Pregnancy Mythology

Monday, July 3rd, 2017

pregnant woman

Me at 38 weeks!

We live in a time where information and ideas are constantly pushed onto us.  We naturally adopt many of these things as truths and in turn they shape and effect our thoughts and feelings.  Pregnancy and birth are two subjects that this particular notion is extremely effected by.  I know that I had all kinds of preconceived notions that I’d picked up from here and there regarding pregnancy.  Some of them turned out to be true, some not.  I found myself mostly feeling like I was some kind of weirdo because of how much I didn’t enjoy being pregnant.  Women are supposed to be happy and glowing when they’re pregnant….and I just hated every new surprise ailment or limitation that kept presenting itself….frustrated that I couldn’t sit in the bath for long periods of time or be comfortable sleeping through my last nights without caring for a child.  Small thing, minor things, but nonetheless ever present and spreading throughout every aspect of my life.

Most women, at least from the outside, seem completely unaffected by pregnancy.  I know many women who say that they loved every minute of it…and I believe them!  I, on the other hand, found myself acutely aware of the intense transformation taking place, both physically and mentally.  Moreover, for the first half of the pregnancy I truly didn’t feel a connection to the little human seedling inside me.  I also felt like I was experiencing something that I couldn’t be openly honest about, because women ARE SUPPOSED to be happy when they’re pregnant, right?  I found myself biting my tongue (sometimes) when people would ask, “How are you feeling?”.  Hearing in my head, “I feel like shit and my emotions are getting the better of me”, instead gritting and saying, “I’m fine, it’s going great”.

I had a very normal, and by most accounts “easy” pregnancy.  Of the many awful physical things that can develop during a pregnancy, I luckily experienced very few, temporary ailments.  <SIDE NOTE:  A friend just posted this amazing comic strip about the brutal honesty around a mother’s body and birth>  Most of my issue was psychological.  The feeling that there’s something taking over your body that you have zero control over.  The feeling that this young, sexy woman that you’ve become is stepping aside to make way for a matronly one.  The feeling of being left out from late night parties with friends, especially when you’re one of the first ones to take the plunge into parenthood.  The feeling that your belly and what’s inside is the only thing people ever want to talk about with you – friends or strangers.  I truly felt that I was becoming a different person, that people saw me and treated me differently….and more than that, that I’d never be the same.

Now, I realize that many of these things were just going on in my own head, but they were real emotions that really effected me for many months.  At one point, I had gotten so stuck in my head on all the negative things that were happening and how miserable I felt that it was really effecting not only me but my husband as well.  I had to make a change, we were only half way through and I couldn’t go on like this.  We agreed to only talk about the positive things.  To focus on the incredible event that was occurring and how wonderful this little human was going to be. The fact that he and I were embarking on this journey together, hand in hand, that we were creating a family.  My midwives and doula said that I was in fact going through a transformation and that indeed I was never going to be the same….but not in a bad way and that I shouldn’t be afraid!  All of this REFOCUSING of energy totally worked.  Kind of like when you’re grumpy and you force yourself to smile and after awhile you feel silly and start laughing.  For the first time during the pregnancy, it was that moment that it became more tangible, that I created that connection with the baby and actually started to get excited.  That I let go of all my fears and celebrated who I was becoming and who I was creating.  Accepting that I was in fact becoming a different person and that it was OK.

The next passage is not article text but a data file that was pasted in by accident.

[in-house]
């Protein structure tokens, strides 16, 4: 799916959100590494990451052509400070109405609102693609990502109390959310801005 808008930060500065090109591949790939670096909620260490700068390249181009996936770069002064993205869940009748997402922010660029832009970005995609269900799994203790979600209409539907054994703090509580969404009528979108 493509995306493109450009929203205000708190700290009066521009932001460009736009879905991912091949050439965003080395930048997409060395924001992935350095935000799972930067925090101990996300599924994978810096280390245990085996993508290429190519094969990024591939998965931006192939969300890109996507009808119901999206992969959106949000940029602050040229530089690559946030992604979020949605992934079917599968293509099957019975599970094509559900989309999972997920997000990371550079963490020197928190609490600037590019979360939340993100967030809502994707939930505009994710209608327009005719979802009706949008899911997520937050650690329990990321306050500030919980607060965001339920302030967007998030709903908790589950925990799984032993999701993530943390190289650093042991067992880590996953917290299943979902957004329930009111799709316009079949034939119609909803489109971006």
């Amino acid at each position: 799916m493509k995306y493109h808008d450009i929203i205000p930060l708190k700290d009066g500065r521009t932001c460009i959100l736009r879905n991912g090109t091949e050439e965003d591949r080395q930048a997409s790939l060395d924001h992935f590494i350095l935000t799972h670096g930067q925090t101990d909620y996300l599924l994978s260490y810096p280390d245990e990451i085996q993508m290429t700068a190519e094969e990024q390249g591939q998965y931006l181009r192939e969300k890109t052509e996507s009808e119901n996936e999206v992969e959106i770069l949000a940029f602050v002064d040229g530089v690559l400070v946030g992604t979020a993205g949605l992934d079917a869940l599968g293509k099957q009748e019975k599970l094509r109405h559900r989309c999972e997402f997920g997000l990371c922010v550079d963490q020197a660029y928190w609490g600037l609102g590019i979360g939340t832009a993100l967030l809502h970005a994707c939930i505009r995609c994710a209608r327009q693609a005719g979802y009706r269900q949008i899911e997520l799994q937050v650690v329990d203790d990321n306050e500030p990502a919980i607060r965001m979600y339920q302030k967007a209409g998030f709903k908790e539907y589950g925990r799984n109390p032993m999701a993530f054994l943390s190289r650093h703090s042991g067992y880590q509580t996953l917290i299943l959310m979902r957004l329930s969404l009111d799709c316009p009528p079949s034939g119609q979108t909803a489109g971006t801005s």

More than anything, I cut myself some slack.  It was OK that I was feeling miserable from time to time, in fact it was perfectly NORMAL!  I got so down on myself for not being that beaming, glowing, pregnant woman right out of the gate that I thought something was wrong with me.  I unnecessarily isolated myself and became my own worst enemy.  I then relied on my support system and all the people that loved me to bounce back.  I also became acutely aware of all the crap that had been shoved down my throat by external sources about what a pregnancy should be and how a pregnant woman should be and how I just played right into it.  Every pregnancy is different, every mama is different and given the transformation that takes place, expect the unexpected.  Maybe you were or will be someone who loves every minute and is happy and glowing the whole time….maybe you’ll be more like I was or somewhere in between.  If you find yourself in a dark place, find help!  Lean on your girlfriends, your mother, your partner, find a therapist who works with pregnant women (yes, I even talked with one too!).  All these feelings and emotions will come and go and it may be different than you thought it would be, but remind yourself often that it’s temporary and perfectly normal. Embrace your transformation and you’ll find the whole experience a lot more pleasant!

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